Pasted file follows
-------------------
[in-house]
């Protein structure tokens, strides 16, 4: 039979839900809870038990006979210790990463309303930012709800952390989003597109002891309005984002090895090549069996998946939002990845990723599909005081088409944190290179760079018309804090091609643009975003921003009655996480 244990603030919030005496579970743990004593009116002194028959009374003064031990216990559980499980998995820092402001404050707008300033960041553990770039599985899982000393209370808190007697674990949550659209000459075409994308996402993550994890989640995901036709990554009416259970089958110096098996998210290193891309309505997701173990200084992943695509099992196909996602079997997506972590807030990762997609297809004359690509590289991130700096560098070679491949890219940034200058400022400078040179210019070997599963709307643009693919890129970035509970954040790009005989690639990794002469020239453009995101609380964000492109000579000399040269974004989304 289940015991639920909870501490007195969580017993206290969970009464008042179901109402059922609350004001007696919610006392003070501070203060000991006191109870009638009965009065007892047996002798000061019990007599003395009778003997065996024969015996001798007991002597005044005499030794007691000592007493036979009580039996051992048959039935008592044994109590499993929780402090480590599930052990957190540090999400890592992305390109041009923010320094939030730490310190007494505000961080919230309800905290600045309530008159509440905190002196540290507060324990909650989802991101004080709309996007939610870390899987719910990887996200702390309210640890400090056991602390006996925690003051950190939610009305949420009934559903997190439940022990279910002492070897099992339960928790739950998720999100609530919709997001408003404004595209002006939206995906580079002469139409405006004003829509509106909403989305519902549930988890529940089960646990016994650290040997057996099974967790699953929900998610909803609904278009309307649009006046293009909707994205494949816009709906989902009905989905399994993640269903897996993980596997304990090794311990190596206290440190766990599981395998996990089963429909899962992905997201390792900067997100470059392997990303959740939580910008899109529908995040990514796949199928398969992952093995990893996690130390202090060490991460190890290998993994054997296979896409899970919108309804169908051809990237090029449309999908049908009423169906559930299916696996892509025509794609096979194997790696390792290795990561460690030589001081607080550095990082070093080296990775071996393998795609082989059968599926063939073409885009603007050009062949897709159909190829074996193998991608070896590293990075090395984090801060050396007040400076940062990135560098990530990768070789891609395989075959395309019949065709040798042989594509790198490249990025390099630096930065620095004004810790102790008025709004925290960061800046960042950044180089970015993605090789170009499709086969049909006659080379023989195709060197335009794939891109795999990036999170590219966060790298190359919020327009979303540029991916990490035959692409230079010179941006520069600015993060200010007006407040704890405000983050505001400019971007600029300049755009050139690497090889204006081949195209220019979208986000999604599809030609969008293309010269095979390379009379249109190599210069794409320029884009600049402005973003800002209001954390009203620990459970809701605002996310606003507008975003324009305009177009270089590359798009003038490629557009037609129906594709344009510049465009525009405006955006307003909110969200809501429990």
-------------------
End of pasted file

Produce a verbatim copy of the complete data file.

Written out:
[in-house]
């Protein structure tokens, strides 16, 4: 039979839900809870038990006979210790990463309303930012709800952390989003597109002891309005984002090895090549069996998946939002990845990723599909005081088409944190290179760079018309804090091609643009975003921003009655996480 244990603030919030005496579970743990004593009116002194028959009374003064031990216990559980499980998995820092402001404050707008300033960041553990770039599985899982000393209370808190007697674990949550659209000459075409994308996402993550994890989640995901036709990554009416259970089958110096098996998210290193891309309505997701173990200084992943695509099992196909996602079997997506972590807030990762997609297809004359690509590289991130700096560098070679491949890219940034200058400022400078040179210019070997599963709307643009693919890129970035509970954040790009005989690639990794002469020239453009995101609380964000492109000579000399040269974004989304 289940015991639920909870501490007195969580017993206290969970009464008042179901109402059922609350004001007696919610006392003070501070203060000991006191109870009638009965009065007892047996002798000061019990007599003395009778003997065996024969015996001798007991002597005044005499030794007691000592007493036979009580039996051992048959039935008592044994109590499993929780402090480590599930052990957190540090999400890592992305390109041009923010320094939030730490310190007494505000961080919230309800905290600045309530008159509440905190002196540290507060324990909650989802991101004080709309996007939610870390899987719910990887996200702390309210640890400090056991602390006996925690003051950190939610009305949420009934559903997190439940022990279910002492070897099992339960928790739950998720999100609530919709997001408003404004595209002006939206995906580079002469139409405006004003829509509106909403989305519902549930988890529940089960646990016994650290040997057996099974967790699953929900998610909803609904278009309307649009006046293009909707994205494949816009709906989902009905989905399994993640269903897996993980596997304990090794311990190596206290440190766990599981395998996990089963429909899962992905997201390792900067997100470059392997990303959740939580910008899109529908995040990514796949199928398969992952093995990893996690130390202090060490991460190890290998993994054997296979896409899970919108309804169908051809990237090029449309999908049908009423169906559930299916696996892509025509794609096979194997790696390792290795990561460690030589001081607080550095990082070093080296990775071996393998795609082989059968599926063939073409885009603007050009062949897709159909190829074996193998991608070896590293990075090395984090801060050396007040400076940062990135560098990530990768070789891609395989075959395309019949065709040798042989594509790198490249990025390099630096930065620095004004810790102790008025709004925290960061800046960042950044180089970015993605090789170009499709086969049909006659080379023989195709060197335009794939891109795999990036999170590219966060790298190359919020327009979303540029991916990490035959692409230079010179941006520069600015993060200010007006407040704890405000983050505001400019971007600029300049755009050139690497090889204006081949195209220019979208986000999604599809030609969008293309010269095979390379009379249109190599210069794409320029884009600049402005973003800002209001954390009203620990459970809701605002996310606003507008975003324009305009177009270089590359798009003038490629557009037609129906594709344009510049465009525009405006955006307003909110969200809501429990």